The Lakeview Square Mall, the main area shopping mall, features major anchor stores such as Macy’s, Sears and J.C. Penney's, but also include Barnes and Noble, a Dunham's Sporting Goods, Claire’s and Kay Jewelers. Additional stores include a nail salon, the Carmike movie theater with ten screens and an indoor gaming area for children. The food court has been replaced with Applebees, Buffalo Wild Wings and a small Chinese restaurant.
The Battle Creek region is a major outdoor destination for various sporting activities. Smitty’s Sport Shop carries a complete inventory of hunting and fishing equipment, including guns and ammunition, rods and reels, live bait, fishing tackle, lures, clothing and accessories. They host fly fishing and flying tying classes and rod building.
Walden Arms is a full service gunsmith featuring customization, restoration and repair of all firearms. They are a dealer for various gun manufacturers and accessories.
Established in 1936, the Hemmingsen Drug Store, located in a vintage store front, is an old school pharmacy providing state of the art pharmaceutical services including on-line refills through their own Smartphone app. They are a family owned business who believe it is their responsibility to serve the community. The owners, Ron and Donna, have worked for Hemmingsen a combined total of 70 years before buying it in 2003.
The major grocery stores are Kroger, Save-A-Lot, Aldi and Meijer. Horrocks Farm Market, with their floral department, gardening center and wide selection of Michigan beers and wines, has been family owned and operated for 50 years, providing local produce and vegetables and a walk-in refrigerated section with everything from cured meats to local yogurt drinks.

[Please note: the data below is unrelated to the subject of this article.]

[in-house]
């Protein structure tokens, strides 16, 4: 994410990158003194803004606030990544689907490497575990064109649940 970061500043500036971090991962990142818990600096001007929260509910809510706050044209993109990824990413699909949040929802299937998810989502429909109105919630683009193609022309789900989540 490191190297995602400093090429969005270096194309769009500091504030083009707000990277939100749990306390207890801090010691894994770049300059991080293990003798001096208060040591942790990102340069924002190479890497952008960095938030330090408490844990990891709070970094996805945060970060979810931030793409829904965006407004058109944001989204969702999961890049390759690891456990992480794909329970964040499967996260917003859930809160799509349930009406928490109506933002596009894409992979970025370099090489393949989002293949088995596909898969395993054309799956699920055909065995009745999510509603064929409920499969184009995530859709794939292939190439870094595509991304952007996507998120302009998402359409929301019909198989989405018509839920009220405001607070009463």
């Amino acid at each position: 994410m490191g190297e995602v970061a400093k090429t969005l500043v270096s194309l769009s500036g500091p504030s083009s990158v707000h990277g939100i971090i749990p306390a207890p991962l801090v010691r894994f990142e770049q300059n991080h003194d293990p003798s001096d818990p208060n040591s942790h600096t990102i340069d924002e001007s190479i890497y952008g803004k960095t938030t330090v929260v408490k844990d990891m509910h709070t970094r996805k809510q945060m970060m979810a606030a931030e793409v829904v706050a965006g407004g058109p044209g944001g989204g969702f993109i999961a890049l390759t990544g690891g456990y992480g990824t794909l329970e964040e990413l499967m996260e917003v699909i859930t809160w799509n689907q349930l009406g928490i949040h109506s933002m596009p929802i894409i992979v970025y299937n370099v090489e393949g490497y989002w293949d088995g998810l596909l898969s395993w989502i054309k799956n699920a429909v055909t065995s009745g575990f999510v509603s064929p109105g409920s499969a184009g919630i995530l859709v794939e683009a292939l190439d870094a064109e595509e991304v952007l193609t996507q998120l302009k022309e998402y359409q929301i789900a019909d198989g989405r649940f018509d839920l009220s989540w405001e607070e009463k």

With nine parks and 26 miles of paved trails, there is much to do outdoors in and around Battle Creek, including the Binder Park Golf Course, Binder Park Zoo and the Full Blast Recreation Center.
The 145-acres Woodland Park and Nature Preserve, located in the city limits, features old-growth timber, seasonal wetlands providing a home for ducks and geese and open grassy areas with bountiful wildflowers. Available all rear around, there are five miles of trails for hiking and jogging.
The 72-acre Leila Arboretum and Garden boasts a collection of 25,000 plants, including trees, shrubs, perennial and annual plantings, in a European-style garden. It features a lilac garden, a perennial walkway, native plant garden and a labyrinth.Founded in 1922, it was a gift to the city from Leila Post Montgomery, widow of breakfast cereal magnate C. W. Post.
As one of the largest zoos in Michigan, The Binder Park Zoo, with its 433 acres, features a large collection of animals and plants, including the Wild Africa Exhibit, a train, tram, carousel and the Wildlife Discovery Theatre. The interactive, award winning Miller Children’s Zoo, with goats, llamas, sheep and other small domestic animals, is located on the grounds. The Children’s Zoo also has a small dinosaur area with a dinosaur sculpture and play areas. Admission and parking are free.
The unfenced Rest Stop Dog Park is the only one in Battle Creek although nearby Kalamazoo has the 210-acre Prairie View County with a dog park and the Bark Park Dog Park and Dog Day Camp, a cage-free environment for safe and supervised dog play. Rates for the park are $5 per day and the camp costs $22 a day for the organized activity.
The Battle Creek Field of Flight Air Show and Balloon Festival, held annually in July, includes hot air balloons, amusement rides and carnival games, monster truck rides, live entertainment and an air show featuring both private and military aircraft.